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Reproductive Toxicology 37 presented to provide a context in which animal data can be applied to humans in estimating the risk of reproductive toxicity. Toxicity to the embryo, fetus, or placenta, resulting in spontaneous abortion, teratogenicity, or other reproductive anomalies, has long been of concern. Other areas not as extensively studied are toxicities affecting the male and female reproductive systems, resulting in sexual dysfunction and infertility. Direct damage to germ cells, neuroendocrine imbalances, and alterations in accessory reproductive organs, which can be involved in these toxicological processes, are described in the following sections as they have been elucidated in animal studies. Consideration is also given to the use of these data to predict reproductive risk to humans. SUSCEPTIBILITY OF THE NONPREGNANT FEMALE TO REPRODUCTIVE IMPAIRMENT Maturation of the Female Reproductive System The development of the female genital tract and subsequent attainment of fertility are processes susceptible to disruption by chemical agents. Reduced fertility in offspring is one of the most sensitive indicators of prenatal exposure to reproductive toxicants. The female fetus is particu- larly vulnerable to germ cell toxicity, since the development of the oocyte occurs prenatally and the maximum number of oocytes available for sub- sequent ovulation is present at the time of birth. Damage to oocytes during the perinatal period may result in decreased reproductive capacity that will not be evident until sexual maturity is reached. Early in embryonic development, the progenitors of the germ cells, called primordial germ cells, are segregated from somatic cells. At 3 weeks of human development, these germ cells are first detectable in the yoLk sac. Thereafter, they undergo mitotic divisions and migrate to the uro- genital ridge where they populate the so-called indifferent gonad. Pri- mordial germ cells then differentiate into oogonia. The oogonial stage is characterized by active mitotic divisions; the daughter cells do not separate, but remain attached to each other by interconnecting cytoplasmic bridges. In the human fetal ovary, approximately 1,700 germ cells migrate to the gonads. By 2 months of gestation, the number of germ cells increases to about 6 x 105. Mitotic activity peaks by the fifth month at approximately 7 x 106 cells. Oogonia first begin to enter meiosis at the third month, and by the end of the fifth month, all the oogonia have entered early prophase I of meiosis and are called primary oocytes (Gondos, 19781. The timing of gonadal sex differentiation and of ovarian germ cell development in various mammalian species is presented in Table 3-1.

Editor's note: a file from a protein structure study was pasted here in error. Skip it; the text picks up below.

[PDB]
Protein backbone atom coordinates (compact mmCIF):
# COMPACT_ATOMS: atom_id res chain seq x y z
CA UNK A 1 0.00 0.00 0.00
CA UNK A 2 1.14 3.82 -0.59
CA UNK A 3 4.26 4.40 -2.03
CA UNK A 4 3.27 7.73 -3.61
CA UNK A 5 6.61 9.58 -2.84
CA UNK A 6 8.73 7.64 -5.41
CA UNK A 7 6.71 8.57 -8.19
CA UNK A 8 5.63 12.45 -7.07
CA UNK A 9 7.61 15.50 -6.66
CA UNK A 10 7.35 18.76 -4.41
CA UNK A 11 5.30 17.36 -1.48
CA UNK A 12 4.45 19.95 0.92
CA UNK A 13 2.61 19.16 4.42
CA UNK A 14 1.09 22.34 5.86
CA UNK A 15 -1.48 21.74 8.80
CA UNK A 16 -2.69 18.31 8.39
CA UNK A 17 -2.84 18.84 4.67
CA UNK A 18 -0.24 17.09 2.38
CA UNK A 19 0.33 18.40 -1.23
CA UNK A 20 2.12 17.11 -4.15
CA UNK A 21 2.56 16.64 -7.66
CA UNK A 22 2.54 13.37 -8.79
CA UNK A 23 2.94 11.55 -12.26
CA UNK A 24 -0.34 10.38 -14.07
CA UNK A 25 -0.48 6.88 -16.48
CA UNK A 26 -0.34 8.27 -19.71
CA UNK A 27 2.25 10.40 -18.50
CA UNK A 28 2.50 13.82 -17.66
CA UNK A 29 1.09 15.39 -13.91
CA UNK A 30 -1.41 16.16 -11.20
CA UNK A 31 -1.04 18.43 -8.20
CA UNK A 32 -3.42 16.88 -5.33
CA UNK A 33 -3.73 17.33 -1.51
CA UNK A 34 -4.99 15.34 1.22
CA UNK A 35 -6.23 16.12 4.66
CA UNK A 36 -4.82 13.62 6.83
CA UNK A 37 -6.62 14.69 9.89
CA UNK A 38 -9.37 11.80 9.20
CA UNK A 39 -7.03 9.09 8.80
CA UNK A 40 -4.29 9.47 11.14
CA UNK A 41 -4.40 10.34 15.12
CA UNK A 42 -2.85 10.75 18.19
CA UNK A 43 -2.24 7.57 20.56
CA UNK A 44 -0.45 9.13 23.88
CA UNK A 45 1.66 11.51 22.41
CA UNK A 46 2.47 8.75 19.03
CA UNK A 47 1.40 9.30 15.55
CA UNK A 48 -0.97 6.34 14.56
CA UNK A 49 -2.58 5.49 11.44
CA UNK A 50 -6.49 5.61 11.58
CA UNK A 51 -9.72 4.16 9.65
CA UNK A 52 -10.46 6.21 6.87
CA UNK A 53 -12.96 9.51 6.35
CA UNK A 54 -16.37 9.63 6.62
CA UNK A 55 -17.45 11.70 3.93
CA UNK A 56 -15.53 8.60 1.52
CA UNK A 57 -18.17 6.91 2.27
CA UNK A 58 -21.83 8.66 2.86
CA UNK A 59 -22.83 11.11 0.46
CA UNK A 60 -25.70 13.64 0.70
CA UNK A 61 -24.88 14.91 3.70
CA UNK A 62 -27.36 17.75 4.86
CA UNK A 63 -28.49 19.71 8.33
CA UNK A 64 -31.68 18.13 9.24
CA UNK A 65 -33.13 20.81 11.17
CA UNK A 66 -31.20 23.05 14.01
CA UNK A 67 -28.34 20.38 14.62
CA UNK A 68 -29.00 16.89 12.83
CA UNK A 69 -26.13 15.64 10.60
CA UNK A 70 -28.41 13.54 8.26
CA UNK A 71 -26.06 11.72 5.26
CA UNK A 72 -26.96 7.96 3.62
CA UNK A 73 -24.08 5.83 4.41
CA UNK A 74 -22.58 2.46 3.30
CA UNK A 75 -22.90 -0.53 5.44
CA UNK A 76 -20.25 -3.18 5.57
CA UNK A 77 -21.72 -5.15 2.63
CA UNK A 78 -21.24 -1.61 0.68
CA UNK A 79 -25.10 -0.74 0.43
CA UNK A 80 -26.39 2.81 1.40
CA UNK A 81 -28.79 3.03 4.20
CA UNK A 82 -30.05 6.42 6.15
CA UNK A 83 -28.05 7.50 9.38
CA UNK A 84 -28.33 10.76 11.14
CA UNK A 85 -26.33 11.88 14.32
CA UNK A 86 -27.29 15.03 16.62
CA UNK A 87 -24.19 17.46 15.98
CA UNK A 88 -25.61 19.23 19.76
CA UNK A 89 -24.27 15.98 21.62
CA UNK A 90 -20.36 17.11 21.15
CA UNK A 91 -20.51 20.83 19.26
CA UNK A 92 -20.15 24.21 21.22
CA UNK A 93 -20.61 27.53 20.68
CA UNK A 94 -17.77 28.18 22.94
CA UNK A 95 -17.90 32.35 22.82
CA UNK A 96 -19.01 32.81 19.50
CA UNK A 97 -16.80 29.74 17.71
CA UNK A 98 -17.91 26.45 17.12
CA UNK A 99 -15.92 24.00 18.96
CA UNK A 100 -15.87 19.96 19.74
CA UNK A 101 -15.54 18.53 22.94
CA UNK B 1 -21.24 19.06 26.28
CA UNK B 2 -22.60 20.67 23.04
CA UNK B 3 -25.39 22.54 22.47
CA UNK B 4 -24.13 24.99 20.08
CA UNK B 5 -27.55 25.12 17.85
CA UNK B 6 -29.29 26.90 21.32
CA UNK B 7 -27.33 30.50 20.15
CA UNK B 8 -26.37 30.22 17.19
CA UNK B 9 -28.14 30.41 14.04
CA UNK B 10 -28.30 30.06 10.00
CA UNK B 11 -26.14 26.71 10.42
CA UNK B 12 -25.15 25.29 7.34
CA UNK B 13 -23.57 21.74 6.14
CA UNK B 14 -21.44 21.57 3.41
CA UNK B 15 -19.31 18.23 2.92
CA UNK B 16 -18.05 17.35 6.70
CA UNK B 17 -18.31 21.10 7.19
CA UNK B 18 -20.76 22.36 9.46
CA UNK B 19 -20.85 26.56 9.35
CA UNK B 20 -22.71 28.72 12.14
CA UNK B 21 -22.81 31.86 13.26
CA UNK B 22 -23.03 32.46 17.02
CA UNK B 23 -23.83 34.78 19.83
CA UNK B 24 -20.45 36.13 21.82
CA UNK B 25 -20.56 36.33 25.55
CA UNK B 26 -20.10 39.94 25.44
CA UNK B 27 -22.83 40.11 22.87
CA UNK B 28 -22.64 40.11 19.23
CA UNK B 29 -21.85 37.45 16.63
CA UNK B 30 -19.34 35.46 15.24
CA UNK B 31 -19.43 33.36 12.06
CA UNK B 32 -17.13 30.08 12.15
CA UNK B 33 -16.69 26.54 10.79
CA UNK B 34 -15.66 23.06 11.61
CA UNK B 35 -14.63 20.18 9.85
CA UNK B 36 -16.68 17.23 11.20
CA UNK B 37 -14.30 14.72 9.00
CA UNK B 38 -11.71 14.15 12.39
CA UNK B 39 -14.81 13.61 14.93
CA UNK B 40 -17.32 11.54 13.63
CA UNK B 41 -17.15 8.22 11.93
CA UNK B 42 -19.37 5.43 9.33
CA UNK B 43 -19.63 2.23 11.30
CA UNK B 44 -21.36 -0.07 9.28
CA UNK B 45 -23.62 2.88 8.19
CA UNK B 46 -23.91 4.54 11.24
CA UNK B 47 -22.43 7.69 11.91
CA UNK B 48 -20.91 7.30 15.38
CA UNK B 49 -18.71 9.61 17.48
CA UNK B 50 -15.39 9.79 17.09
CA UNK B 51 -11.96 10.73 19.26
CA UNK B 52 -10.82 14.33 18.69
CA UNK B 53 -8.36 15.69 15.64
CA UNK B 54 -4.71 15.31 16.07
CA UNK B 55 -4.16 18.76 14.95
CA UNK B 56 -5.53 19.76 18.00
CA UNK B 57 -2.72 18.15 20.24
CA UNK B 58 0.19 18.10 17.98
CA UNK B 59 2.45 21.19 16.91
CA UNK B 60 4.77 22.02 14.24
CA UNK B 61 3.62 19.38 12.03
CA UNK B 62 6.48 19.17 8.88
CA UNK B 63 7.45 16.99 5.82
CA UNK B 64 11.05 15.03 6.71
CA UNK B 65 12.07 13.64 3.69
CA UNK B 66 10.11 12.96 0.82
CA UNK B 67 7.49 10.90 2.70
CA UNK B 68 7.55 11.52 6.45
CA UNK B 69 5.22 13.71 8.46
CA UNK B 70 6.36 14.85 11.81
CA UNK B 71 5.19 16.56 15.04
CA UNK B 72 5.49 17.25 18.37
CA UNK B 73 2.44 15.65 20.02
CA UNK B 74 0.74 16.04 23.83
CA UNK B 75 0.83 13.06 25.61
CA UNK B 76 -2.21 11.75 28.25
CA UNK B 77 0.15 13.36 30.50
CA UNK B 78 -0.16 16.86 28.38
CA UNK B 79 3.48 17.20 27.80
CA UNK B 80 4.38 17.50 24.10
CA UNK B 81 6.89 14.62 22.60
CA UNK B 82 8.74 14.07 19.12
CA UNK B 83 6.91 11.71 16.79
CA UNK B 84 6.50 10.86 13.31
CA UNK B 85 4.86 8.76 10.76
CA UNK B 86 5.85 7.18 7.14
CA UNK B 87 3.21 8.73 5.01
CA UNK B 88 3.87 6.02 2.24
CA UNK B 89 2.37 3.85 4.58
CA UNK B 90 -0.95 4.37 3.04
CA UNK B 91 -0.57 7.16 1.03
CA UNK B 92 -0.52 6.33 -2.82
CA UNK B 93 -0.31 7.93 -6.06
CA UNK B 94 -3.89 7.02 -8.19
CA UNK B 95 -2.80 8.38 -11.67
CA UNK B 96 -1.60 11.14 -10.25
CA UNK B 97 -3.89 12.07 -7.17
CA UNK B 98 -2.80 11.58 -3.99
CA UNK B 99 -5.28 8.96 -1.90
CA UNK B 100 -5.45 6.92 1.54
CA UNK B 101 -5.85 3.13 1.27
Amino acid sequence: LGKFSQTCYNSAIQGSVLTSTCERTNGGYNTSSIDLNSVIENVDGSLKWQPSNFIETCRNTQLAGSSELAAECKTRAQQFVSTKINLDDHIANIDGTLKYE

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38 DRINKING WATER AND H"LTH TABLE 3-1 Ontogeny of Ovanan Germ Cell Development in Mammalsa Events in Germ Cell Development in Days of Gestation (or Postnatal Age) Length Completion Test of Gonadal Sex Initiation of Arrest of Animal Gestation Differentiation of Meiosis Oogenesisb Meiosis Mouse 19 12 13 16 (5) Rat 21 13-14 17 19 (5) Hamster 16 11-12 (1) (5) (9) Rabbit 31 15-16 (1) (10) (21) Rhesus monkey 165 38 56 165 Newborn Human 270 40-42 84 150 Newborn aAdapted from Gondos, 1978. bCompletion of oogenesis refers to the time when all oogonia have been transformed to primary oocytes. Replicative DNA synthesis occurs during the final interphase before the oogonia enter meiosis. The primary oocyte in prophase I of meiosis thus contains two sets of chromosomes; that is, it is diploid (2N) but contains four strands of DNA. The process of meiosis consists of two cell divisions. First, the number of chromosomes is halved, resulting in the formation of secondary oocytes, each containing one chromosome (IN), i.e., haploid, and two strands of DNA. In the second meiotic division, the chromosome number remains the same but the amount of DNA is halved. Thus, the ovum contains one chromosome and one strand of DNA. Figure 3-1 depicts the process of oocyte maturation in the fetus and adult. Each meiotic division has four stages: prophase, metaphase, anaphase, and telophase. The first meiotic division is initiated late in fetal life and progresses into early prophase during the fetal or neonatal period. By 8 weeks after birth, human oocytes have entered a resting phase of oocyte maturation, where meiosis remains blocked until the beginning of puberty (Biggers, 19801. Given the long duration of prophase I, this stage has been subdivided into five subphases: leptotene, zygotene, pachytene, dip- lotene, and dictyate (resting phase). Each substage is characterized by cytogenetic criteria of chromosome configuration. Extensive physiological degeneration of germ cells occurs during the oogonial and primary oocyte stages of development. In humans, an es- timated 70% of the germ cells present in a 5-month-old fetus are lost before birth (Biggers, 19801. Three distinct waves of degeneration occur in the human ovary, affecting oogonia in mitosis or in the. final interphase, oocytes in the pachytene stage, and oocytes in the diplotene stage of prophase. Oogonia connected by cytoplasmic bridges undergo atresia in